German Office Real Estate After COVID-19
The COVID-19 crisis in Germany raises the question of whether, ultimately, an active ubiquitous transition to a remote location will reduce the demand for office space. In this case, the price of office space will begin to decline, but, given the investment status of Germany in the world, the investment in German office real estate is unlikely to cease to be relevant.
The longer the crisis lasts, the more people will get used to remote employment and the more effective this format can become. However, specific companies and its employees experience this format of work in completely different ways. Much depends on how well the team worked together before the crisis. Recruiting new employees and new teams of remote workers can be challenging. Work at home may become more common, as the current crisis is accelerating the digitalization of work processes, even in those sectors where work at home was previously rare.
In Germany, the proportion of remote workers is slightly lower than the EU average and has remained very stable over the past 30 years. In addition, it is approximately the same for all age groups, as well as for men and women. Approximately 12% of all employees sometimes or regularly work at home. The EU average is around 14%. This percentage is higher in most neighboring countries, especially in the Netherlands (36%).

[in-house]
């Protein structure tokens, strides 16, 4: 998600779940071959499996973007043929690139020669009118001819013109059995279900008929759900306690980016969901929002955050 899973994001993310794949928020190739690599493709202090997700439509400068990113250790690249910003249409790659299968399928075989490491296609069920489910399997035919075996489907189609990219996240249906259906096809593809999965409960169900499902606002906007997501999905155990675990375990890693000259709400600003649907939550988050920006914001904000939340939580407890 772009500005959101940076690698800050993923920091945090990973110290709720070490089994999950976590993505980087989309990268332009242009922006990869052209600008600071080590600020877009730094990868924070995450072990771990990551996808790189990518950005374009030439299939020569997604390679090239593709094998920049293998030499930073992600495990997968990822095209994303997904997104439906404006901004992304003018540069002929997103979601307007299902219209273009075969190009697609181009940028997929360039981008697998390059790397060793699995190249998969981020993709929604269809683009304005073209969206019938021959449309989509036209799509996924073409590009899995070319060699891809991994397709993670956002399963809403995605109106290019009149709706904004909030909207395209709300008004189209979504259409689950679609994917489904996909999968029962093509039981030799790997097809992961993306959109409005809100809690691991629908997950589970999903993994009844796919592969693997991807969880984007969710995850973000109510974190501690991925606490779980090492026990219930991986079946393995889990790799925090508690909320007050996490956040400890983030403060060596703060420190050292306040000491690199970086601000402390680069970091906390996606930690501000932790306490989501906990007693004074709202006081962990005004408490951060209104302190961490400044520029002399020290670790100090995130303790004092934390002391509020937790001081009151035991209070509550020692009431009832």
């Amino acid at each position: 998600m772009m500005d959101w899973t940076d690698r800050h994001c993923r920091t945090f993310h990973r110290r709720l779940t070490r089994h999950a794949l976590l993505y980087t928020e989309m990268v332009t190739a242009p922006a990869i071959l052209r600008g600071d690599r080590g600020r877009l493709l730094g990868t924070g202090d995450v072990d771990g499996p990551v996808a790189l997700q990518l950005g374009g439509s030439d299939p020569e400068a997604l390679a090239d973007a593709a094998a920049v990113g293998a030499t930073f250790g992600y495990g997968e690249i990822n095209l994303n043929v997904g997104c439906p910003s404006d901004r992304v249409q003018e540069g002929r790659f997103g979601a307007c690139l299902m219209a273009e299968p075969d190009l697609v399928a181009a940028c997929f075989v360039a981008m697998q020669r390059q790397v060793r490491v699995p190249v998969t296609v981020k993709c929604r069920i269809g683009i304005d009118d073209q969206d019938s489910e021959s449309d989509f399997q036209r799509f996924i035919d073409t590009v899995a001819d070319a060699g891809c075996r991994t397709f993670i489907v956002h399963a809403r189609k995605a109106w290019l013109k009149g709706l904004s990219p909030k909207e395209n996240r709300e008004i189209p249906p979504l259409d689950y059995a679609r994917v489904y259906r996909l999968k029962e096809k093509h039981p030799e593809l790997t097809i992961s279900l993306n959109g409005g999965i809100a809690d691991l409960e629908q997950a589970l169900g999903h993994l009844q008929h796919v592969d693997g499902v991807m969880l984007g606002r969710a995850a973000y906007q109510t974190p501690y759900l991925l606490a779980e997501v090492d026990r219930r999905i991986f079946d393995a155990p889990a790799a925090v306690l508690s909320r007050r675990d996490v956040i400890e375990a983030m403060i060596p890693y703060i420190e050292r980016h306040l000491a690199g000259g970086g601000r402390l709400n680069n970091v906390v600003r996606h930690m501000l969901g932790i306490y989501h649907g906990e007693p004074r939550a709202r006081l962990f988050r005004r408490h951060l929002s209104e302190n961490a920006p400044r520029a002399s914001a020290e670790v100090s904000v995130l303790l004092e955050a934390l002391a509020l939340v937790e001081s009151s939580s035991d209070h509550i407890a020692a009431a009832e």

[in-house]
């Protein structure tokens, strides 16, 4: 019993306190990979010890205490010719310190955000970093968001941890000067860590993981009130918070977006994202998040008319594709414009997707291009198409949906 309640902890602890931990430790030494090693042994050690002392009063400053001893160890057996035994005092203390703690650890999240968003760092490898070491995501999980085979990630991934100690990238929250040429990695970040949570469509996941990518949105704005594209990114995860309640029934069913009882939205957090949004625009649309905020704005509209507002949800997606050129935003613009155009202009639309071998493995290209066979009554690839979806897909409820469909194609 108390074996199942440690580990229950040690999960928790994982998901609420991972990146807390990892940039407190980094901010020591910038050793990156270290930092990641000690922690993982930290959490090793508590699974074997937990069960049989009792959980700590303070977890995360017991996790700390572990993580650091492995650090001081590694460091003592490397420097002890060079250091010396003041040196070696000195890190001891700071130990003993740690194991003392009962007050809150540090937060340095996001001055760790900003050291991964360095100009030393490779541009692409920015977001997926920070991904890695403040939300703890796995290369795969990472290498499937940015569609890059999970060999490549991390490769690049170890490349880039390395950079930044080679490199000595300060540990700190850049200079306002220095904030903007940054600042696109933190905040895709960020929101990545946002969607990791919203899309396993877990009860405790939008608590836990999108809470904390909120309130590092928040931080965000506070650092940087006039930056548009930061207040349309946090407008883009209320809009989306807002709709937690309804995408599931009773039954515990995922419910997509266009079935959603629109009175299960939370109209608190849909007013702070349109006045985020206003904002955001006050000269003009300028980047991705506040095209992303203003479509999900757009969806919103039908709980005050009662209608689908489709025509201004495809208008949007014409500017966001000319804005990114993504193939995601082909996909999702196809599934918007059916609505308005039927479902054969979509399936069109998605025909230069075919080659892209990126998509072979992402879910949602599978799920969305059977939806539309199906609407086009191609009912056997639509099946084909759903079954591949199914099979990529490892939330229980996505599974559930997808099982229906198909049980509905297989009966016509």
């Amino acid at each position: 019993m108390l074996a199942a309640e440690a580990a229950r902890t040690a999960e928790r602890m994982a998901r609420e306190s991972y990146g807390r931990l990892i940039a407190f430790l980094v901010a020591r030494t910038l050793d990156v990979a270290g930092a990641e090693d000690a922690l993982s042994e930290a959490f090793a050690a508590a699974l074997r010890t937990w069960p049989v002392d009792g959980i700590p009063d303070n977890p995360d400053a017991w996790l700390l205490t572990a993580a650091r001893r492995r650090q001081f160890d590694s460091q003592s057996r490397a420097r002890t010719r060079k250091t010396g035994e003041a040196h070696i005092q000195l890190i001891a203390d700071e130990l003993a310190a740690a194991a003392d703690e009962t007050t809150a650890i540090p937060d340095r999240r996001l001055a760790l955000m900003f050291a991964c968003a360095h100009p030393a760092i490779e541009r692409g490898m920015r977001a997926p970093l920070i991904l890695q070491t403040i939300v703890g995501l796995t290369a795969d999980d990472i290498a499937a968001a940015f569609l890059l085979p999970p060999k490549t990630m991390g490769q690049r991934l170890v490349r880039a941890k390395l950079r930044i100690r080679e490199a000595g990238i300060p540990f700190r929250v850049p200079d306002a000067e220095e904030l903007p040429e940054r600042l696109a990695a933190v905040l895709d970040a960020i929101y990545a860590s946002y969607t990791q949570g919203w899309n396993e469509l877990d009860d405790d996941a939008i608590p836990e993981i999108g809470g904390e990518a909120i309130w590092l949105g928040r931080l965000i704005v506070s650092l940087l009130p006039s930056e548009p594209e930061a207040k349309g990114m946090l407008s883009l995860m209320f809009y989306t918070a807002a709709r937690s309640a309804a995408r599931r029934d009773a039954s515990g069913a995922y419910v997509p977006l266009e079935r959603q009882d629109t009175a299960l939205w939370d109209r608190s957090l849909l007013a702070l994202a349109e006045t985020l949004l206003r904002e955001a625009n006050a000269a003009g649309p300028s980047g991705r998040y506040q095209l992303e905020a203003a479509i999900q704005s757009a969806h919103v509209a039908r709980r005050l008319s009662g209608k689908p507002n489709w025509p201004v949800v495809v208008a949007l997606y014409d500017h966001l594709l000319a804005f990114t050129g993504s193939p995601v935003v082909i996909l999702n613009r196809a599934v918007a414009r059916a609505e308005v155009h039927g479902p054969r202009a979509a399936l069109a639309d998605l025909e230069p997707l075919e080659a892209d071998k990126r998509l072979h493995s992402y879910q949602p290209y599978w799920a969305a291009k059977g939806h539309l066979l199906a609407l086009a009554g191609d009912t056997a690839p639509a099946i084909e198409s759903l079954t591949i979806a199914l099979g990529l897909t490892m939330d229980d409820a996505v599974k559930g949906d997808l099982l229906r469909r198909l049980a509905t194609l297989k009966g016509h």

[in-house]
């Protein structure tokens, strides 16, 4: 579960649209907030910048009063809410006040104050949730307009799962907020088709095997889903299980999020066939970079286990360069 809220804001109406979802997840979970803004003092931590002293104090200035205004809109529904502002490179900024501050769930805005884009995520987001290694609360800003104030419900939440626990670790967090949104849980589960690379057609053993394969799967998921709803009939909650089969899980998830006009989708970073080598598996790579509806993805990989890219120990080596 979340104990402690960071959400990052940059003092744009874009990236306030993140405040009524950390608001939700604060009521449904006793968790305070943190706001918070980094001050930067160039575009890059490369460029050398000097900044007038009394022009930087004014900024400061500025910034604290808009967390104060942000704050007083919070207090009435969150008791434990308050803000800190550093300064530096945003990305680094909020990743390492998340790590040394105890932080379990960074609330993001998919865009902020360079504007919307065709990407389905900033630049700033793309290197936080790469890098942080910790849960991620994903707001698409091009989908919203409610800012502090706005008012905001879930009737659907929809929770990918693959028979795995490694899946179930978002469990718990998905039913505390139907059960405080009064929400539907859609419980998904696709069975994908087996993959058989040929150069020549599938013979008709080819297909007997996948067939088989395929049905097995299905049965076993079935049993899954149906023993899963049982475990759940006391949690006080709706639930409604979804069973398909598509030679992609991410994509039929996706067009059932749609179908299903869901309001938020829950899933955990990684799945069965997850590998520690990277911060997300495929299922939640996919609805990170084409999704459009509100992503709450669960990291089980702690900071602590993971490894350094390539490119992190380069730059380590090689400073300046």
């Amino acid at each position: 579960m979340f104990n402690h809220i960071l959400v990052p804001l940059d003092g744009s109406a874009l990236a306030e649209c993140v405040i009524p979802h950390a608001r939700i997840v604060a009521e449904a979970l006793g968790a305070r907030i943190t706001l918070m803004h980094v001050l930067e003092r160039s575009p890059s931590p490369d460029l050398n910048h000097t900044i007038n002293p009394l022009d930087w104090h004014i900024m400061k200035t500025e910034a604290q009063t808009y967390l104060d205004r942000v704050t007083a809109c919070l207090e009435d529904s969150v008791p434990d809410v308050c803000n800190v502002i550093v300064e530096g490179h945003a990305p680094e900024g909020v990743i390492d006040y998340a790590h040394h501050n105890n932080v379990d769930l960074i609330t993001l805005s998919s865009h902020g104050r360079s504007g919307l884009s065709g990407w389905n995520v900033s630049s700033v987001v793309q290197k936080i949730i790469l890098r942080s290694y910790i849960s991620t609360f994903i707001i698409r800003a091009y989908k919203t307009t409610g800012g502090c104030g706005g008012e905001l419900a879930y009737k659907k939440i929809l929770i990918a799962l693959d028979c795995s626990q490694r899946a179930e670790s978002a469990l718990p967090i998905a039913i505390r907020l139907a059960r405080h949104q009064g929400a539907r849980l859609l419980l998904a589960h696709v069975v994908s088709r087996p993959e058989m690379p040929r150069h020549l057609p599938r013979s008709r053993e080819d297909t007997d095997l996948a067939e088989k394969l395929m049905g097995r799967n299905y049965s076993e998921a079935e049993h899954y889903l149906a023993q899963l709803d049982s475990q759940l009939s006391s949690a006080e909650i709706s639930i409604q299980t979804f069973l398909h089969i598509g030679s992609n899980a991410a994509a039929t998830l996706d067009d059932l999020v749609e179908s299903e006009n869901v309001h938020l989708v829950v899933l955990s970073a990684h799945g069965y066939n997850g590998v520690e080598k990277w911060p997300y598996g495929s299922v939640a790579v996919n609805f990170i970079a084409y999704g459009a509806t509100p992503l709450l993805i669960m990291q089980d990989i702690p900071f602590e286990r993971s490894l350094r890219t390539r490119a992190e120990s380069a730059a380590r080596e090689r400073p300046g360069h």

In general, the number of remote workers in Germany seems to be gradually increasing, but only by a few tenths of a percentage point per year, according to analysts. Therefore, from this point of view, one should not be afraid of serious consequences regarding the demand for office space in Germany. Moreover, there is an interesting opinion that “social distance” can even temporarily increase the average area of a room per employee, currently it is about 23 square meters.